Business Ethics Without Stakeholder

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BUSINESS ETHICS WITHOUT STAKEHOLDERS

Joseph Heath

Abstract: One of the most influential ideas in the field of business ethics has been the suggestion that ethical conduct in a business context should be analyzed in terms of a set of fiduciary obligations toward various "stakeholder" groups. Moral problems, according to this view, involve reconciling such obligations in cases where stakeholder groups have conflicting interests. The question posed in this paper is whether the stakeholder paradigm represents the most fruitful way of articulating the moral problems that arise in business. By way of contrast, I outline two other possible approaches to business ethics: one, a more minimal conception, anchored in the notion of a fiduciary obligation toward shareholders; and the other, a broader conception, focused on the concept of market failure. I then argue that the latter offers a more satisfactory framework for the articulation of the social responsibilities of business.

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ver the past two decades, the "stakeholder paradigm" has served as the basis for one of the most powerful currents of thinking in the field of business ethics. Of course, stakeholder vocabulary is used even more widely in areas where it is not necessarily intended to have any moral implications (e.g., in strategic management).' In business ethics, however, the stakeholder approach is associated with a very characteristic style of normative analysis, viz. one that interprets ethical conduct in a business context in terms of a set of moral obligations toward stakeholder groups (or one that helps "to broaden management's vision of its roles and responsibilities to include interests and claims of non-stockholding groups"^). Seen in this light, the primary moral dilemmas that arise in a business context involve reconciling these obligations in cases where stakeholder interests conflict. Thus ethicists who are impressed by the stakeholder paradigm have become highly adept at translating any moral problem that arises in the workplace into the language of conflicting stakeholder claims.-*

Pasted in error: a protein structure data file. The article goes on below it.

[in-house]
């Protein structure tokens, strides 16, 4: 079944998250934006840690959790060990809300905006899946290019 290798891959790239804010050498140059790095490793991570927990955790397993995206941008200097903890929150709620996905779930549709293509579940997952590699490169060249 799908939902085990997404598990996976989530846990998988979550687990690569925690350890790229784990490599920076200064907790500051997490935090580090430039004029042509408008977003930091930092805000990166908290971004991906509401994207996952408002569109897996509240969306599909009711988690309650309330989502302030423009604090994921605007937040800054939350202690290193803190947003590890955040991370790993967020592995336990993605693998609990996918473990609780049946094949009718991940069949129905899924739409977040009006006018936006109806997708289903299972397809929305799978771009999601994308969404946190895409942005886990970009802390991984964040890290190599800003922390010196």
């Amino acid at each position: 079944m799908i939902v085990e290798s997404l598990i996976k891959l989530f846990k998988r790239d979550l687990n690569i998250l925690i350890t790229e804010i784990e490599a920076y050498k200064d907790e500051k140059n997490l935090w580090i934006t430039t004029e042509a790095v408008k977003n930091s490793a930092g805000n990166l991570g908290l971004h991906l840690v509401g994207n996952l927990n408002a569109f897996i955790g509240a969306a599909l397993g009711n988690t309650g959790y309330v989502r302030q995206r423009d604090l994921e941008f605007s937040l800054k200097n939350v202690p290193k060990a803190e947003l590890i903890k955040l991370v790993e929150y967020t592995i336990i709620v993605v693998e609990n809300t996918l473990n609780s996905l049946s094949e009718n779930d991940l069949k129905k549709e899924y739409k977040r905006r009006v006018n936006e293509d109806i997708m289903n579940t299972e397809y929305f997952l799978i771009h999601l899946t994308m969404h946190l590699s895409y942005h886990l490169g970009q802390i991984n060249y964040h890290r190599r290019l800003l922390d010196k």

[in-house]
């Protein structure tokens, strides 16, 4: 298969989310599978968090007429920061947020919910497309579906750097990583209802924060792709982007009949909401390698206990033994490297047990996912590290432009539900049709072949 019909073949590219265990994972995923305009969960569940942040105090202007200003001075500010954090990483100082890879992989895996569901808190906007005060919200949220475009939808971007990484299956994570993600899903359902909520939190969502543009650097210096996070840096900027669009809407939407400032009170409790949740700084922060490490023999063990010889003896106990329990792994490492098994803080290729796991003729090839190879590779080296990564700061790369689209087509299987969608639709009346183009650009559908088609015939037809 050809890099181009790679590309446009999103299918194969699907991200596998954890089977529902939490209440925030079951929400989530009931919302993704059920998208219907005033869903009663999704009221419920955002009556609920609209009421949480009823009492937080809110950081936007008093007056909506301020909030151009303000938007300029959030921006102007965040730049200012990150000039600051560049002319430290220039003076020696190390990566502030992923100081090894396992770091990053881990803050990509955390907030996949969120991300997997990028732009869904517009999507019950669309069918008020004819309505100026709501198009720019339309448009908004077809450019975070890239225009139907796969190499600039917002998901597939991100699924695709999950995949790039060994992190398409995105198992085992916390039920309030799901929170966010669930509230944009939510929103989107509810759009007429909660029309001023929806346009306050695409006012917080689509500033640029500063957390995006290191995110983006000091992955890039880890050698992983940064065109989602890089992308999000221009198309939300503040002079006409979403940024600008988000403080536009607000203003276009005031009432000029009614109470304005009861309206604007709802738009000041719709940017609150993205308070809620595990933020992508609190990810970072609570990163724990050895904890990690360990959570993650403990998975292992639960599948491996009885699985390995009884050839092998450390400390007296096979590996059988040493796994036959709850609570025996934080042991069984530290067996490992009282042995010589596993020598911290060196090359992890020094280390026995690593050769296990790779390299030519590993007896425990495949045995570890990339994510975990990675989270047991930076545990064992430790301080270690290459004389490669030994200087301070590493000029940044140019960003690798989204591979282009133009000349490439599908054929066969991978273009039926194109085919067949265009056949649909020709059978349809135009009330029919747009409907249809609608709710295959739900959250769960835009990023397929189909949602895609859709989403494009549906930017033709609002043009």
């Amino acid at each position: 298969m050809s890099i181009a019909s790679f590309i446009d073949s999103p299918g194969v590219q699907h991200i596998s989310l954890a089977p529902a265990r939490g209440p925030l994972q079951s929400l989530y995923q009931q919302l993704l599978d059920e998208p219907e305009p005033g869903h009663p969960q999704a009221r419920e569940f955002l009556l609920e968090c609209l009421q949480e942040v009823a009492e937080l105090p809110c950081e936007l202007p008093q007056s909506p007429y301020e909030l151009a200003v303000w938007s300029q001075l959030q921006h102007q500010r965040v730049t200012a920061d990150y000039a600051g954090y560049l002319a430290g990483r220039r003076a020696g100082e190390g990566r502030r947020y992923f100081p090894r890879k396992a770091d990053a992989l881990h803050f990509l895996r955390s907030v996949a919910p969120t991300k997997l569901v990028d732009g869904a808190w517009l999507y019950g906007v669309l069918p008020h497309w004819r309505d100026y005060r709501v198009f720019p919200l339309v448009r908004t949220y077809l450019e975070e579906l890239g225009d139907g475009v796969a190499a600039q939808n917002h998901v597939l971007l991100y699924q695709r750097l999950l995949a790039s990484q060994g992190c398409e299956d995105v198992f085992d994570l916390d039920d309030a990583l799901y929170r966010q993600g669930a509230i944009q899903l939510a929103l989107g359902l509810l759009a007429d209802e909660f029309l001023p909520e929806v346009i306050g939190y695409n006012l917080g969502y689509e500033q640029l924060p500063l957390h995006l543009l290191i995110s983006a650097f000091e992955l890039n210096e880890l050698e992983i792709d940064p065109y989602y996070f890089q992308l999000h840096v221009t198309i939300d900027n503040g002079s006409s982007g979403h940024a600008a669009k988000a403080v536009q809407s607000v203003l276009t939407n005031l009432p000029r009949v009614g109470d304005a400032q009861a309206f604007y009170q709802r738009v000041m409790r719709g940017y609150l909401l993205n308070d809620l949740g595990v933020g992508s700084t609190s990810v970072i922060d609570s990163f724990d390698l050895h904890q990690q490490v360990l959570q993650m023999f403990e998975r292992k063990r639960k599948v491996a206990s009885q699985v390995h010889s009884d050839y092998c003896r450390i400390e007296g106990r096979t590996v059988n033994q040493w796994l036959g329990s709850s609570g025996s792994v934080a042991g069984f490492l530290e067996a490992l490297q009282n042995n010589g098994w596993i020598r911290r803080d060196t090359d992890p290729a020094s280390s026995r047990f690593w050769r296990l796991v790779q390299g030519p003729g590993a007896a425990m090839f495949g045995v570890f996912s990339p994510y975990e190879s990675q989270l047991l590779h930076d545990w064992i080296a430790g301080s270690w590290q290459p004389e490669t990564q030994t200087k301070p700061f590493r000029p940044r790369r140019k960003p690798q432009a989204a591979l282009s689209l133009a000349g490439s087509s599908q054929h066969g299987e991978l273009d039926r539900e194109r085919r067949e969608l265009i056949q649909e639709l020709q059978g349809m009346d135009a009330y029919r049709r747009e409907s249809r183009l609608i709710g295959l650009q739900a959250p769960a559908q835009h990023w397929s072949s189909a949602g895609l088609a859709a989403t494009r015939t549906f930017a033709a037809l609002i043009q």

The question that I would like to pose in this paper is whether the stakeholder paradigm represents the most fruitful approach to the study of business ethics. The vocabulary of stakeholder obligations has become so ubiquitous that in many contexts it is simply taken for granted. Yet the stakeholder approach is one that comes freighted with very substantive—and controversial—normative assumptions.

© 2006. Business Ethics Quarterly, Volume 16, Issue 4. ISSN 1052-150X.

pp. 533-557

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BUSINESS ETHICS QUARTERLY

Naturally, there are many who have criticized the stakeholder paradigm as part of a broader skeptical critique of business ethics in general, one which denies that firms have any "social responsibilities" beyond the maximization of profit." This is not my intention here. I will argue that firms do have important social responsibilities, ones that extend far beyond mere conformity to the law. The question is whether the stakeholder paradigm represents the best framework for articulating the logic and structure of these obligations.

In order to serve as a point of contrast, I would like to provide an outline of two other possible approaches to the study of business ethics: one, a more minimal conception, anchored in the notion offiduciaryobligations toward shareholders, and the other, a broader conception, focused on the regulatory environment in which firms operate.^ I will then attempt to show that the latter, which I refer to as a "market failures" approach, offers a more satisfactory framework for articulating the concerns that underlie traditional appeals for increased corporate social responsibility. Business Ethics as Professional Ethics

There is one point that all three of the approaches that I will be presenting here have in common. All three conceive of business ethics as a species of professional ethics.* In the same way that medical...
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